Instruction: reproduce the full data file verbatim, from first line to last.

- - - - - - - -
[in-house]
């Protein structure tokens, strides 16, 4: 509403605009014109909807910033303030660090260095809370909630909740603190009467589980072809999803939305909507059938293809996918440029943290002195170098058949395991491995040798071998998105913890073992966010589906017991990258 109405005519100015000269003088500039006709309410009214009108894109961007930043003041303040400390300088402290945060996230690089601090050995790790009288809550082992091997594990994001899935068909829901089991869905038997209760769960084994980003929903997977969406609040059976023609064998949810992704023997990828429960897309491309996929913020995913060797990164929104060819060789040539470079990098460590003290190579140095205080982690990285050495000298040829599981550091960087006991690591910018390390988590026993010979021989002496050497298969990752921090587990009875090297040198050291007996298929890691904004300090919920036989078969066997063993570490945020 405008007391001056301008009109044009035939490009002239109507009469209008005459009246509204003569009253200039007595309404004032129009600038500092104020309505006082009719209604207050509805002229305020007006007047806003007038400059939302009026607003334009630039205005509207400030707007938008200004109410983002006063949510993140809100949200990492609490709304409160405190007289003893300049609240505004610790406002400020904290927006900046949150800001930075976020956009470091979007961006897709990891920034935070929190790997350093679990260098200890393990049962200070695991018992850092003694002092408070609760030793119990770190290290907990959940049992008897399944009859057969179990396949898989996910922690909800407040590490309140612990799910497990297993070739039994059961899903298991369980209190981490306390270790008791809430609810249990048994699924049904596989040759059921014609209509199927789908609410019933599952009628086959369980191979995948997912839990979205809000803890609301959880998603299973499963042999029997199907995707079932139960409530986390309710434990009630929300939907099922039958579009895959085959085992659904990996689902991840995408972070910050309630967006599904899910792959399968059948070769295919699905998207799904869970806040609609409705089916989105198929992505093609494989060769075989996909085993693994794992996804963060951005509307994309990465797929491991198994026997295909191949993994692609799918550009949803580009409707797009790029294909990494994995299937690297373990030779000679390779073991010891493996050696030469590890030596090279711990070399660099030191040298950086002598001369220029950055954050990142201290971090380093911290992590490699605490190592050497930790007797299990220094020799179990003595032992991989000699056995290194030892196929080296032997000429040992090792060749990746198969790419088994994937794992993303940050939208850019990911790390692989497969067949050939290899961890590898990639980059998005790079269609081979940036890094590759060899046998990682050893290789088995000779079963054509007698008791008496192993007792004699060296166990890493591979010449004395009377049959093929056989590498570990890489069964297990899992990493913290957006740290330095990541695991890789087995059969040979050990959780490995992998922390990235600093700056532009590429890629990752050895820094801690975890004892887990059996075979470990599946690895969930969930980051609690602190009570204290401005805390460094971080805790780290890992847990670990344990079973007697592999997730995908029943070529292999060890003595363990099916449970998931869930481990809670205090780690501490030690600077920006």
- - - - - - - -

[in-house]
């Protein structure tokens, strides 16, 4: 509403605009014109909807910033303030660090260095809370909630909740603190009467589980072809999803939305909507059938293809996918440029943290002195170098058949395991491995040798071998998105913890073992966010589906017991990258 109405005519100015000269003088500039006709309410009214009108894109961007930043003041303040400390300088402290945060996230690089601090050995790790009288809550082992091997594990994001899935068909829901089991869905038997209760769960084994980003929903997977969406609040059976023609064998949810992704023997990828429960897309491309996929913020995913060797990164929104060819060789040539470079990098460590003290190579140095205080982690990285050495000298040829599981550091960087006991690591910018390390988590026993010979021989002496050497298969990752921090587990009875090297040198050291007996298929890691904004300090919920036989078969066997063993570490945020 405008007391001056301008009109044009035939490009002239109507009469209008005459009246509204003569009253200039007595309404004032129009600038500092104020309505006082009719209604207050509805002229305020007006007047806003007038400059939302009026607003334009630039205005509207400030707007938008200004109410983002006063949510993140809100949200990492609490709304409160405190007289003893300049609240505004610790406002400020904290927006900046949150800001930075976020956009470091979007961006897709990891920034935070929190790997350093679990260098200890393990049962200070695991018992850092003694002092408070609760030793119990770190290290907990959940049992008897399944009859057969179990396949898989996910922690909800407040590490309140612990799910497990297993070739039994059961899903298991369980209190981490306390270790008791809430609810249990048994699924049904596989040759059921014609209509199927789908609410019933599952009628086959369980191979995948997912839990979205809000803890609301959880998603299973499963042999029997199907995707079932139960409530986390309710434990009630929300939907099922039958579009895959085959085992659904990996689902991840995408972070910050309630967006599904899910792959399968059948070769295919699905998207799904869970806040609609409705089916989105198929992505093609494989060769075989996909085993693994794992996804963060951005509307994309990465797929491991198994026997295909191949993994692609799918550009949803580009409707797009790029294909990494994995299937690297373990030779000679390779073991010891493996050696030469590890030596090279711990070399660099030191040298950086002598001369220029950055954050990142201290971090380093911290992590490699605490190592050497930790007797299990220094020799179990003595032992991989000699056995290194030892196929080296032997000429040992090792060749990746198969790419088994994937794992993303940050939208850019990911790390692989497969067949050939290899961890590898990639980059998005790079269609081979940036890094590759060899046998990682050893290789088995000779079963054509007698008791008496192993007792004699060296166990890493591979010449004395009377049959093929056989590498570990890489069964297990899992990493913290957006740290330095990541695991890789087995059969040979050990959780490995992998922390990235600093700056532009590429890629990752050895820094801690975890004892887990059996075979470990599946690895969930969930980051609690602190009570204290401005805390460094971080805790780290890992847990670990344990079973007697592999997730995908029943070529292999060890003595363990099916449970998931869930481990809670205090780690501490030690600077920006």